Category: Choreas (Non-Huntington's Disease)
Objective: To present a case of hemi-body chorea suspected to be secondary to Celiac disease
Background: A wide range of neurologic symptoms have been seen in association with Celiac disease. Chorea is a rare presentation but has been described in case reports and series [1-5]. The chorea in these cases was generalized and in some cases co-occurred with other neurologic symptoms including ataxia and myoclonus [2-5]. Most patients able to adhere to a gluten-free diet saw improvement in symptoms within one year of initiation [2-5]. Here we present a case of a 72-year-old woman with onset of unilateral choreiform movements and positive antibody and histological testing for celiac disease.
Method: Case report
Results: A 72 year old woman presented with right-sided abnormal movements. Initial symptoms were lifting of the right shoulder, followed by arm flinging, unstable gait and face pulling. One year prior to presentation she was underwent uncomplicated appendectomy followed by an unintention 15-pound weight loss. She reported she had been diagnosed with Celiac disease as a child, but was told she had outgrown the disease. Family history was negative for neurologic or severe psychiatric disease. Exam demonstrated right arm and leg chorea with right-sided dystonic facial movements. There were no abnormal movements noted on the left side of the body.
Work up included magnetic resonance imaging (MRI) of the brain, which was unremarkable. Laboratory testing [table 1] was positive for elevated tissue transglutaminase immunoglobulin (Ig) A antibody and endomysial IgA antibody. Genetic testing has not yet been performed. A small bowel biopsy was positive for villous blunting, metaplasia and lymphocytic inflammation suggestive of celiac disease.
She was treated initially with clonazepam and later transitioned to tetrabenazine with good results. Following serum testing she initiated a gluten-free diet. At three months mild distal chorea persists but is no longer impairing.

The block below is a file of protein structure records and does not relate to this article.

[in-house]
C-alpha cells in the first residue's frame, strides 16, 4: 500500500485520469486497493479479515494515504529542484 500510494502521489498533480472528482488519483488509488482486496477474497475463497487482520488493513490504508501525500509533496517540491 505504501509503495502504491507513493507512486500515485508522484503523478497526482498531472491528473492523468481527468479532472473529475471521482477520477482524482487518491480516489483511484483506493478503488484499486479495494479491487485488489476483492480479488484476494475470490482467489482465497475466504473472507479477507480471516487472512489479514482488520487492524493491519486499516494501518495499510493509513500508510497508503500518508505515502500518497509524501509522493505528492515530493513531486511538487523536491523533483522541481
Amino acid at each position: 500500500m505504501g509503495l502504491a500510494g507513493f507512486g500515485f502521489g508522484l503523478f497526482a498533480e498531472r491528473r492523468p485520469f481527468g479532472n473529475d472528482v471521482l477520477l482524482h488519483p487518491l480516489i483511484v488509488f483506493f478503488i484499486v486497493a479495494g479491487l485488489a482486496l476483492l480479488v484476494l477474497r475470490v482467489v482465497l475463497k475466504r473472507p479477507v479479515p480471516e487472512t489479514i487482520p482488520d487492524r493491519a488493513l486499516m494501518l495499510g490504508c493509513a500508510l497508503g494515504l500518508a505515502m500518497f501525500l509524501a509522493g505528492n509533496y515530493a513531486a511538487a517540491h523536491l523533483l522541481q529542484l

Conclusion: Generalized chorea as a manifestation of Celiac disease is rare but does have precedent [2-5]. Here we present a first case of hemi-chorea as a likely consequence of anti-gluten antibodies. The link between chorea symptoms and gluten intolerance is difficult to confirm, and genetic testing to exclude Huntington’s disease with long term follow up on a gluten-free diet will be necessary to confirm the diagnosis in this patient.
References: 1. Bushara KO. Neurologic presentation of celiac disease. Gastroenterology. 2005; 128(4):S92-S97. 2. Andrade C, Rocha H, Albuquerque A, Jose Sa M. Gluten chorea. Clinical Neurology and Neurosurgery. 2015; 138:8-9. 3. Pereira AC, Edwards MJ, Buttery PC, et al. Choreic syndrome and coeliac disease: A hitherto unrecognized association. Movement Disorders. 2003; 19(4):478-482. 4. Walker R. Further evidence for celiac disease-associated chorea. Tremor and Other Hyperkinetic Movements. 2011;1. 5. Lefter S, Corcoran L, McAuliffe E, et al. Coeliac disease presenting with chorea. Practical Neurology 2020;20:144-147.
To cite this abstract in AMA style:M. Cincotta, M. Spindler. Hemi-chorea Due to Celiac Disease [abstract]. Mov Disord. 2021; 36 (suppl 1). https://www.mdsabstracts.org/abstract/hemi-chorea-due-to-celiac-disease/. Accessed December 7, 2023.
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